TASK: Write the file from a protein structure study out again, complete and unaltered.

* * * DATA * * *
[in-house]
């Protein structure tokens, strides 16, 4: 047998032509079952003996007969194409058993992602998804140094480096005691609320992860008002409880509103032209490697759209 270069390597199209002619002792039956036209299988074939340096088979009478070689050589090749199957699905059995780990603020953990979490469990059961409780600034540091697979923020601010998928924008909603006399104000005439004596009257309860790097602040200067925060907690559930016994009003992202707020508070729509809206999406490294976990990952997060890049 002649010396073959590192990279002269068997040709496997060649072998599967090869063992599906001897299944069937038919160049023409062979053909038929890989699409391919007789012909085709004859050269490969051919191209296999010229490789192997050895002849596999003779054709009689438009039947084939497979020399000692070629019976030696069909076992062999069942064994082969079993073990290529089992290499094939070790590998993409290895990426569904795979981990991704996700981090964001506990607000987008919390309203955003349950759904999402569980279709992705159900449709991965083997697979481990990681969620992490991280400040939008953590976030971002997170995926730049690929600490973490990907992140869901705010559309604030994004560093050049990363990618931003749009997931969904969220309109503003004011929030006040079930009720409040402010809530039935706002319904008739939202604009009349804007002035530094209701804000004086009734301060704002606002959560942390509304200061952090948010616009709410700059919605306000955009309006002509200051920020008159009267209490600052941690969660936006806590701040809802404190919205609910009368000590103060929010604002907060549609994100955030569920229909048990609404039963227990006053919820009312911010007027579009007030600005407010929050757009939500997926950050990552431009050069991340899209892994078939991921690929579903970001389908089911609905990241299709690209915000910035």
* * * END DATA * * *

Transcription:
[in-house]
């Protein structure tokens, strides 16, 4: 047998032509079952003996007969194409058993992602998804140094480096005691609320992860008002409880509103032209490697759209 270069390597199209002619002792039956036209299988074939340096088979009478070689050589090749199957699905059995780990603020953990979490469990059961409780600034540091697979923020601010998928924008909603006399104000005439004596009257309860790097602040200067925060907690559930016994009003992202707020508070729509809206999406490294976990990952997060890049 002649010396073959590192990279002269068997040709496997060649072998599967090869063992599906001897299944069937038919160049023409062979053909038929890989699409391919007789012909085709004859050269490969051919191209296999010229490789192997050895002849596999003779054709009689438009039947084939497979020399000692070629019976030696069909076992062999069942064994082969079993073990290529089992290499094939070790590998993409290895990426569904795979981990991704996700981090964001506990607000987008919390309203955003349950759904999402569980279709992705159900449709991965083997697979481990990681969620992490991280400040939008953590976030971002997170995926730049690929600490973490990907992140869901705010559309604030994004560093050049990363990618931003749009997931969904969220309109503003004011929030006040079930009720409040402010809530039935706002319904008739939202604009009349804007002035530094209701804000004086009734301060704002606002959560942390509304200061952090948010616009709410700059919605306000955009309006002509200051920020008159009267209490600052941690969660936006806590701040809802404190919205609910009368000590103060929010604002907060549609994100955030569920229909048990609404039963227990006053919820009312911010007027579009007030600005407010929050757009939500997926950050990552431009050069991340899209892994078939991921690929579903970001389908089911609905990241299709690209915000910035």